The Middletown Press (Middletown, CT)
Pier project could exceed $300 million
Cost increases from estimated $93 million
The state Port Authority is planning to request an additional $30 million in bonding to complete the state pier project, pushing the total cost to $300 million.
The goal of the state pier project is to upgrade the facility to accommodate a wind power hub servicing offshore wind farms that would bring power to Connecticut and the region.
The project was originally supposed to cost $93 million, but costs had already ballooned to $255.5 million before the state Port Authority voted Tuesday to ask the state for an additional $30 million.
Of that $255.5 million, $77.5 million has been borne by Eversource and Ørsted, the power companies that will run the windfarms and pier once they are built. That $77.5 million contribution will increase by $23.75 million, a bit more than half of the additional $47 million cost of the project.
The Port Authority will request the other half, $23.5 million, plus a $6 million contingency from the state.
“Of the additional $47 million, Ørsted and Eversource have agreed to contribute $23.75 million and we will be seeking the other half of $23.5 million from the state plus an additional 6.5 million for an owner’s contingency,” Port Authority Executive Director Ulysses Hammond told the Port Authority Board Tuesday.
That would bring the total cost of the state pier north of $300 million.
“No one has been able to explain to my satisfaction or the rest of the delegation’s satisfaction, how a $93 million project became almost a $300 million contract, nearly tripling in cost,” Rep. Holly Cheeseman, R-East Lyme, said Tuesday.
There is hope of recouping some of that cost, as Port Authority Executive Director David Kooris explained during an interview. NEO, which owns the offshore areas in which the wind farms will be built, will pay the state $2 million a year, and Gateway, which manages the state pier on behalf of the Port Authority, will pay back a portion of its revenue once the operation is up and running.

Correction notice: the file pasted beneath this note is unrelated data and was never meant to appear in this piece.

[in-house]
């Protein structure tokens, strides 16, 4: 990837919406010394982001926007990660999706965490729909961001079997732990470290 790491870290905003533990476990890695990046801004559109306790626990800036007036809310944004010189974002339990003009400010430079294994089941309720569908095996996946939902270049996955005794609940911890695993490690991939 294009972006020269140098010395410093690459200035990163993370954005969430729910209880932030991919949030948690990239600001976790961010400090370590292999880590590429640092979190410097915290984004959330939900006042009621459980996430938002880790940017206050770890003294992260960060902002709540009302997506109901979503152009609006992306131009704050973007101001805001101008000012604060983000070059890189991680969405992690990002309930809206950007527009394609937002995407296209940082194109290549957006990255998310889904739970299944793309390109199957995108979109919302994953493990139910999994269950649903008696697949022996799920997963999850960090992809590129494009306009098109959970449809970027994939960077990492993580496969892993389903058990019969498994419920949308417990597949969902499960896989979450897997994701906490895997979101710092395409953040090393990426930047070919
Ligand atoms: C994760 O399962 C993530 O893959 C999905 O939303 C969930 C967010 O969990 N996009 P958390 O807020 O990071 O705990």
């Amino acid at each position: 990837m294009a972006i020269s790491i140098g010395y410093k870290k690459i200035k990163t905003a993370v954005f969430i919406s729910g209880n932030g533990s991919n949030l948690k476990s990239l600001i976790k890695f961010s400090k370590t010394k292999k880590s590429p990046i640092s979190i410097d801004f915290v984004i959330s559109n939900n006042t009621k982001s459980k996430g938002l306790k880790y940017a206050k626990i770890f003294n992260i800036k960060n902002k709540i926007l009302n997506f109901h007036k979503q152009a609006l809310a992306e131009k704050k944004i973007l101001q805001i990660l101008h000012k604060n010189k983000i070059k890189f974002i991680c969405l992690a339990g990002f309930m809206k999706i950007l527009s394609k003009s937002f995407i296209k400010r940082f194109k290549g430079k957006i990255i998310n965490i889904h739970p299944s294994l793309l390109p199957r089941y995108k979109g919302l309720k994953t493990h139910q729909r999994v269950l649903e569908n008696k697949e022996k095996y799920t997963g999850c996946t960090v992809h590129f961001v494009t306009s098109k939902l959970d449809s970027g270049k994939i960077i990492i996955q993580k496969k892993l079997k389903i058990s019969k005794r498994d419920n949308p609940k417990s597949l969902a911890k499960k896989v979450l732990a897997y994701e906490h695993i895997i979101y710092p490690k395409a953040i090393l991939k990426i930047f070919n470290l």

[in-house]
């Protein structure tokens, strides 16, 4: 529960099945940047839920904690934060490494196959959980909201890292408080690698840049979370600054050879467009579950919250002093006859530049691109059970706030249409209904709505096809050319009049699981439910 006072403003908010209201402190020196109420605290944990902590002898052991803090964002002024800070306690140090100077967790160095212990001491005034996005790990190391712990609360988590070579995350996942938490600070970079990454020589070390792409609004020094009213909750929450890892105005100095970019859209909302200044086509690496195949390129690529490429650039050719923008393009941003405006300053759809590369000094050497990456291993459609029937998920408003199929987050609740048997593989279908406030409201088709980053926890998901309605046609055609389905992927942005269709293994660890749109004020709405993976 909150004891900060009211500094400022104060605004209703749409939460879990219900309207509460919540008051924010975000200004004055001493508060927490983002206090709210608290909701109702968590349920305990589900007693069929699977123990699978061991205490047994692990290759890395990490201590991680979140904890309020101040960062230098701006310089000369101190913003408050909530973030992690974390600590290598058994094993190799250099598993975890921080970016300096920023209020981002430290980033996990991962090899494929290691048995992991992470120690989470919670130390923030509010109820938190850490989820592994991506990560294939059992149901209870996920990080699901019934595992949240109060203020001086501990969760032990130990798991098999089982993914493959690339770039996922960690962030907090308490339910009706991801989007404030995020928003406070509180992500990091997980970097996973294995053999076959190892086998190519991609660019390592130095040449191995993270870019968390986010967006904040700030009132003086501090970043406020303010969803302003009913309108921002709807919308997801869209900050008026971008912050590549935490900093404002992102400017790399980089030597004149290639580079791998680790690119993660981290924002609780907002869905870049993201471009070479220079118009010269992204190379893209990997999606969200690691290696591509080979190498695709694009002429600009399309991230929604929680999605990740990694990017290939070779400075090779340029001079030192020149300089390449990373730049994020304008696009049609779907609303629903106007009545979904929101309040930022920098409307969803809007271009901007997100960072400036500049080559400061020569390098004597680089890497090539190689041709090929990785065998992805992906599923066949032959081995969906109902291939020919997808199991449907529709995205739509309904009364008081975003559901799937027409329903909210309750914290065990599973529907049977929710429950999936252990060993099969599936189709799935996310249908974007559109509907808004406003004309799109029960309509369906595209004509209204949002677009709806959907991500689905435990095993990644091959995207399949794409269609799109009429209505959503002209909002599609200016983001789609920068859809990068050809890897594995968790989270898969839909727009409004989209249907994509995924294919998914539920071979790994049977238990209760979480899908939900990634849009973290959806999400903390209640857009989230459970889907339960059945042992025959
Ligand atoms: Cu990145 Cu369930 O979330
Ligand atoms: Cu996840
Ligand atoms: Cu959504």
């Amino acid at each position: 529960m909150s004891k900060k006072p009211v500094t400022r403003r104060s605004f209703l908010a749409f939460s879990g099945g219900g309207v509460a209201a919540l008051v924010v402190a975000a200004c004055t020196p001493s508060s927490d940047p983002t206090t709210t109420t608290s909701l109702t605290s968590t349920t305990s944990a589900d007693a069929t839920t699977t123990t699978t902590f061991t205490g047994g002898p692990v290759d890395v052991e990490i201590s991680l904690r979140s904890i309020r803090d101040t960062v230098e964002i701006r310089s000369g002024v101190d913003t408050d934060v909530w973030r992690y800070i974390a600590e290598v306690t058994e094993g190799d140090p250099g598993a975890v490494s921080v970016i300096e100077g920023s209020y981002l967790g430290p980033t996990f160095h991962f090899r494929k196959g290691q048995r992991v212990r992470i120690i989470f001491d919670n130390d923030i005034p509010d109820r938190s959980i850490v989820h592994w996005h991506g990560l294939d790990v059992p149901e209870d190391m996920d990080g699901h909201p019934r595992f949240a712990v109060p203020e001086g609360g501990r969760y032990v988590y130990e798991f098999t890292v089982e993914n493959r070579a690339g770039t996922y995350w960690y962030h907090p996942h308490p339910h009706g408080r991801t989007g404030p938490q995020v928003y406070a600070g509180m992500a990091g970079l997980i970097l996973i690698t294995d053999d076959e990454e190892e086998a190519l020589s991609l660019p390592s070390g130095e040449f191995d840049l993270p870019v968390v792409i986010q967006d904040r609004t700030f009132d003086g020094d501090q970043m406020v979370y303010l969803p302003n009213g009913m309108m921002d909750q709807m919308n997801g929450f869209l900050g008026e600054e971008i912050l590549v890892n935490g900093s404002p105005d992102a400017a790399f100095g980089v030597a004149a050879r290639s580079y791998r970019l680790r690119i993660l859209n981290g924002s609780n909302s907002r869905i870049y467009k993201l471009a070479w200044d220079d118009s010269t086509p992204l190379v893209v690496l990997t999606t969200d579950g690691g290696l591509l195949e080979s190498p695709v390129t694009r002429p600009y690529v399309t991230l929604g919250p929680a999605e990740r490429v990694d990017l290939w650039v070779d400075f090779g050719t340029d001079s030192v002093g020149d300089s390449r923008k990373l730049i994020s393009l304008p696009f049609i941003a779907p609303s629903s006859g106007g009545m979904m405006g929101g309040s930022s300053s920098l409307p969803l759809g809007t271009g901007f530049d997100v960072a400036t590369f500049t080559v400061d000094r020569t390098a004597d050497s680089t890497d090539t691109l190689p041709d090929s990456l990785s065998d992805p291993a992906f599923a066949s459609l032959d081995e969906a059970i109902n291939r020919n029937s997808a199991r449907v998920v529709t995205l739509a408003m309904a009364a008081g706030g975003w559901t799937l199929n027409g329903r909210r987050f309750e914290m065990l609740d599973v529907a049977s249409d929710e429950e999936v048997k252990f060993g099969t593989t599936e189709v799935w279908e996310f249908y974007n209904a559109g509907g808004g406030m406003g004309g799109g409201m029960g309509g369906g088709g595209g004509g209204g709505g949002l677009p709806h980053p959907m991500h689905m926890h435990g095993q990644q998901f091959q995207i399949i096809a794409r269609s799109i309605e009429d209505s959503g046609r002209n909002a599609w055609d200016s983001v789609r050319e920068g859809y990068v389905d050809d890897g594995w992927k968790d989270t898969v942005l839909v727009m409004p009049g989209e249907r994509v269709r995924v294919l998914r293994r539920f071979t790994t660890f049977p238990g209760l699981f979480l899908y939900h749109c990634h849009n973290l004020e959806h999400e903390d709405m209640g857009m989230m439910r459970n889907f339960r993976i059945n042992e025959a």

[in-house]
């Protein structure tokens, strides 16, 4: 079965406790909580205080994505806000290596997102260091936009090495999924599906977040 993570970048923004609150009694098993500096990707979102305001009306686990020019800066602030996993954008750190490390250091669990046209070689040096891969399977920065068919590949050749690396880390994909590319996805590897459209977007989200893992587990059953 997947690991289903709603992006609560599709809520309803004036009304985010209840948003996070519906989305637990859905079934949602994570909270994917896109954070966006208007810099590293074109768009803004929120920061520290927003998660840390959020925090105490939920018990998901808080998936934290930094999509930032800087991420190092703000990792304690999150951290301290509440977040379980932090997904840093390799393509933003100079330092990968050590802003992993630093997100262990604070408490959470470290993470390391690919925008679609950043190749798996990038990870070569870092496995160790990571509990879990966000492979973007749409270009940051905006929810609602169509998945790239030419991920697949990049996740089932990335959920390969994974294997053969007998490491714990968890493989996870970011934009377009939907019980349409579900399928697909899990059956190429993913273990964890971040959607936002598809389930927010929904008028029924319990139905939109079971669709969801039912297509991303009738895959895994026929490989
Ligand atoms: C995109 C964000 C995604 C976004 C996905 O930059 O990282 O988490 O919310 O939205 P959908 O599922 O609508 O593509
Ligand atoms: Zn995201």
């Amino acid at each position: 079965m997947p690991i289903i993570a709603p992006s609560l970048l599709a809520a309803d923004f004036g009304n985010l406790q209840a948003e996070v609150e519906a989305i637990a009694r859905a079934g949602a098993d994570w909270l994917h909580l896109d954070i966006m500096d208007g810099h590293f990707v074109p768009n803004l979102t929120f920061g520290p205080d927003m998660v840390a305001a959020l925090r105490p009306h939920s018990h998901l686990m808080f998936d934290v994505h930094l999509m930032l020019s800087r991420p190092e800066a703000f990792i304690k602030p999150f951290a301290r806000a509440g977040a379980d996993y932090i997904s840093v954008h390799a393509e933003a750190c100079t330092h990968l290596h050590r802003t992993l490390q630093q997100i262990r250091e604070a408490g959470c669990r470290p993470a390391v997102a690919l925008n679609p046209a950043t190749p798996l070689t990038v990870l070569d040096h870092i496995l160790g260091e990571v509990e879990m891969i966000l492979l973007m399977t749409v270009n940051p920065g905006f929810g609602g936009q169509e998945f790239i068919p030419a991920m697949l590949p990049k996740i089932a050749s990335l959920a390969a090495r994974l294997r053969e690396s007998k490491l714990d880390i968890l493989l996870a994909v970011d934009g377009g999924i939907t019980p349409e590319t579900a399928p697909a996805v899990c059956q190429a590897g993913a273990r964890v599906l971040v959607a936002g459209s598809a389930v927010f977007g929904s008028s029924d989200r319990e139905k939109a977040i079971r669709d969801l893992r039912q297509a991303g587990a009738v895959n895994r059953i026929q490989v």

“In addition to that, it is our expectation that there will be times when Ørsted does not have an active wind project utilizing the facility,” Kooris said. “In those situations, they will seek out other wind developers to use the facility. If that does happen, we expect that there would
be significant revenue from that and so there’s a mechanism whereby we share that revenue with NEO.”
The first wind project, which had been expected to be operational this year, will consist of 12 turbines supplying energy to 70,000 homes on Long Island’s south fork. Two years later, another 65 turbines are expected to provide energy to 350,000 homes in Connecticut and Rhode Island. Another 84 turbines should go operational that year, providing energy to 600,000 homes in New York state. The state pier would act as a staging ground for all those projects during both construction and operation.
Cheeseman said that during a Tuesday morning call between the Port Authority and a bipartisan group of lawmakers
that “there were some general comments about difficulties, things that were unanticipated.”
Hammond said Tuesday that the cost increases were intended to cover work on a foundation wall, the pier’s heavy-lift platform, “and all of this work is scheduled to be completed by October, leaving only dredging in late fall.”
Eversource announced last week its intention to sell its share of the three offshore wind farms to Ørsted, but Kooris said “it has no bearing on us or our partnership.”
“We certainly view it as positive given Ørsted’s history in the industry and see no downsides associated with it whatsoever,” he told the board.
Seabury Maritime, a contractor on the project, was recently fined $10,000 by the Office of
State Ethics for undisclosed lobbying before the Connecticut Port Authority. It’s the second such fine imposed on Seabury in two years.
Seabury and the Port Authority are also reportedly the subject of a federal investigation into its 2018 selection of Gateway as manager of the pier on behalf of the Port Authority.
Seabury Capital, which owns Seabury Maritime, was paid $700,000, including a $523,000 “success” fee for choosing Gateway, three months after Henry Juan III of Greenwich, a managing director at Seabury, had resigned from the Port Authority board.
When asked earlier this year if he was concerned about the investigation, Hammond said, “We’re concerned but not constrained.”